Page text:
As a once Winchesterarian myself I enjoyed the bustle of the town, its welcoming faces and cute cafes enclosing comfy sofas with a good coffee safely rested in hand (or tea if you prefer). The smell of fresh coffee, chalk written walls and the bustle of Jewry Street through a pane of glass can really only mean one place. The Art Café, Winchester.

As residents of Winchester, new or old, you enquire through the place in search of comfort. Somewhere I would definitely recommend is here and why? Well let’s talk to John Hayes, one of the proud owners. Not only is he the owner though, no no, he is also a therapist and curator to both the Jewry Street Gallery (located in the same building as the Art Café) and the Short Film Festival. Gosh. Let’s get cracking with the questions then.

Nicola Manuel: The Art Café is definitely a new and exciting feature, which has been added to Winchester town. How did you come about the idea to start this venture in the beginning and why?

John Hayes: The Art Café and the Jewry St Gallery were born out of the ashes of the old Coffee House. It’s a Phoenix of sorts, with a new name and dedicated contemporary art gallery, but the same exceptional coffee. Our aim was to create the kind of watering hole we would visit ourselves – one with the buzz of cultural activity, the smell of fresh coffee, the hum of conversation and the sound of glasses tinkling.

Artwork by Sophie Allen a recent graduate of Winchester School of Art.

NM: Located in Jewry Street you must find a diverse range of customers from commuters to students. Who is it that you really aim to cater for?

JH: Anyone and everyone. I have tried to reflect this inclusive philosophy through the Jewry St Gallery by inviting a range of artists including an urban expressionist, a satire artist, a surrealist, a graffiti artist, a classical portrait artist and a landscape artist.

NM: As a therapist yourself you must find great success with the Art Café and the comfort it lends towards people. What have you found to be the biggest achievement through starting up the café?

JH: For me, the most satisfying aspect of the ArtCafé it that it’s a place where you can exchange pleasantries, share smiles and engage in idle chit-chat with people you have never met before, without feeling you are breaking a taboo. No mean feat in Winchester!

NM: If you were to describe your venture in three words they would be…

JH: Home from home

NM: The creative sector in Winchester is quite expanse with the School of Art homed just down the road and galleries dotted around the centre of town. What can people find from your gallery downstairs and how can they get involved?

JH: The Jewry St Gallery is a stepping stone gallery that exhibits and promotes dedicated, emerging local and national artists. The work on display covers a diverse mix of exciting, edgy art including figurative and abstract work in painting, sculpture and photography. Each year the gallery exhibits 11 collections. Artist who wish to be considered for showing a collection of their work are invited to email me at

Jewry Street Gallery

NM: What would your dream exhibition be, time and money spared?

JH: As curator of a stepping stone gallery, my dream exhibition would be of a returning artist who, on the back of exhibiting here, had gone on to bigger things. Next year we have such an exhibition by the satire artist Mark Michael. His first ever show was with us in May 2012. He has since been dubbed as ‘one of Britain’s best young artists’ by the art- and he has several exciting exhibitions lined up for 2012/14. Being an artist can be really tough, so to be a curator involved in an artist’s success story is an incredibly satisfying and humbling experience.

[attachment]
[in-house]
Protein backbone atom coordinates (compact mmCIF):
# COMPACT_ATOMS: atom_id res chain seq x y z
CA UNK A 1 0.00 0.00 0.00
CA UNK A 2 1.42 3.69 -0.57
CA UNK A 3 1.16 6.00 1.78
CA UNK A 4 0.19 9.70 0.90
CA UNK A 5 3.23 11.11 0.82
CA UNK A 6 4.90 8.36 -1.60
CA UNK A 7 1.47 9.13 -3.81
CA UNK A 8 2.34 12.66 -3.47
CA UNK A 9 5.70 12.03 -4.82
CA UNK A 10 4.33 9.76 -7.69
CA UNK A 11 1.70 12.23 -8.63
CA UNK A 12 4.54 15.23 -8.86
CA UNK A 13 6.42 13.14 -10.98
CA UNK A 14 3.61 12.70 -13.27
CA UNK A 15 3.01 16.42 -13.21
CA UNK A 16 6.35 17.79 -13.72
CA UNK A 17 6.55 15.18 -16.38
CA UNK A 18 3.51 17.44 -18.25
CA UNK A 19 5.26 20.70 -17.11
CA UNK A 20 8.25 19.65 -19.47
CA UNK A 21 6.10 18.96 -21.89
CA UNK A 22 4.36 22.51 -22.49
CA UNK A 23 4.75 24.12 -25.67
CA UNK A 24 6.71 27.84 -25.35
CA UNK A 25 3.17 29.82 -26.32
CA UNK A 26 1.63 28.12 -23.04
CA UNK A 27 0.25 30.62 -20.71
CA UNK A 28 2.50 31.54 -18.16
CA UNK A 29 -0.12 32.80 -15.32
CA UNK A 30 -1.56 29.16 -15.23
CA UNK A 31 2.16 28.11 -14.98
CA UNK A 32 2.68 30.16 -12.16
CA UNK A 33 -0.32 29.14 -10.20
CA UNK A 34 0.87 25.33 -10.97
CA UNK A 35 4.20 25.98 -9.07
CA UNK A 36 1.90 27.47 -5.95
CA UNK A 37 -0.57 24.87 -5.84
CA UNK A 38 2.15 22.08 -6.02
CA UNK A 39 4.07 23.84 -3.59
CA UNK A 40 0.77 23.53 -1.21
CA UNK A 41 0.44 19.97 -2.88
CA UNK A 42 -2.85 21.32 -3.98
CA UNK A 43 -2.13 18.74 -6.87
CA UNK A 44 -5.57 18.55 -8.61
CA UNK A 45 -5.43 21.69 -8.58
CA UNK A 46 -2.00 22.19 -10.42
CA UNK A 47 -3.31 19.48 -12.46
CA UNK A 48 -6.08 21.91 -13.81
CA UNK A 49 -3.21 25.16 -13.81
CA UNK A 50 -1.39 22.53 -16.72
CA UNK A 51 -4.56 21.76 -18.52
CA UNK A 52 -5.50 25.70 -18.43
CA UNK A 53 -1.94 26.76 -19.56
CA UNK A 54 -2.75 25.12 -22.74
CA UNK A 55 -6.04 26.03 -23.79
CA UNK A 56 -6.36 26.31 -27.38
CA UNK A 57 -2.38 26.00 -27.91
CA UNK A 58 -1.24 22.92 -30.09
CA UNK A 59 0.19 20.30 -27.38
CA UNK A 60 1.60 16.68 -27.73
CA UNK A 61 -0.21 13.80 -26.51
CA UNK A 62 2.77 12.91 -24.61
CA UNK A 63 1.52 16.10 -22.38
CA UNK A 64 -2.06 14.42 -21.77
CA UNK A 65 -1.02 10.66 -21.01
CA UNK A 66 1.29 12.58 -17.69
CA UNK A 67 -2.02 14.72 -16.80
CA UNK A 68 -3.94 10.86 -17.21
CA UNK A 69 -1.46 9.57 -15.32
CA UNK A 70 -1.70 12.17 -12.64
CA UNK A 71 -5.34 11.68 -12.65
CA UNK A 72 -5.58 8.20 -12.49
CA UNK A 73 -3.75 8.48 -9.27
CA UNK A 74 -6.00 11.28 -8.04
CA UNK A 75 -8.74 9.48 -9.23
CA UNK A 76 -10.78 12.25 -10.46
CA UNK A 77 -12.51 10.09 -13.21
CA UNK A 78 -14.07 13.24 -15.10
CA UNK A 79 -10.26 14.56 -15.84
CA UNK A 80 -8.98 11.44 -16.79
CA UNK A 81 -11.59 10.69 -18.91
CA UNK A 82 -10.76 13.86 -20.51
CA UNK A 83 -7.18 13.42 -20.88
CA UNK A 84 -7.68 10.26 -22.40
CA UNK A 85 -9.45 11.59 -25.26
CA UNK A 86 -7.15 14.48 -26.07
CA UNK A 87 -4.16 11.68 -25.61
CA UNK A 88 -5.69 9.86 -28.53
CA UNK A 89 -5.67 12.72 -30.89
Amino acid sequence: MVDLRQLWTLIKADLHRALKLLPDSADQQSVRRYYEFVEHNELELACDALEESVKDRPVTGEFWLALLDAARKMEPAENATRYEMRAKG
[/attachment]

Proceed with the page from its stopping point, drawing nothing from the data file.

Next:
NM: Why Winchester?

JH: Long story. It was an opportunity that arose and my heart told me to grab it.

NM: You have achieved so much in your career with two published books, an art café and curatorship completed. What is your greatest achievements and is there much more we can expect from you for the future?

JH: My greatest achievement, without doubt, is my son Sami. An achievement I share with my gorgeous wife, Denize. We are a multi-cultural family and have had to cross many bridges, and will no doubt have to cross a few more. Still, it’s what gives me most happiness. As for my own personal ambitions, I have a new book coming next year entitled, ‘The Art of Being Essential’, my second book in ‘The Art of…” trilogy. While continuing with my therapeutic practice, doing a few ‘talks’ and running the Jewry St Gallery, I will also be enjoying my role as agent to a couple of exceptional artists. These are just my plans, of course, possibly nothing to do with what actually happens.

Quick round questions now. If I were to say the following words to you, you’d say which word in response…

Winchester: Privileged Coffee

Coffee: Wake-up

Therapy: Journey

Film: Popcorn

A café mixed with the brilliance of art; personally my ideal and surely yours too, even if just a little. So instead of going to your regular café for a slurp of a hot drink, head up to the Art Café in Jewry Street to check out their brilliant place as well as what upcoming events they’re holding. A place of comfort, warmth and a real creative buzz it’s perfect for the coming months with the factor of assurance that when leaving the door it will be returned upon definitely more.


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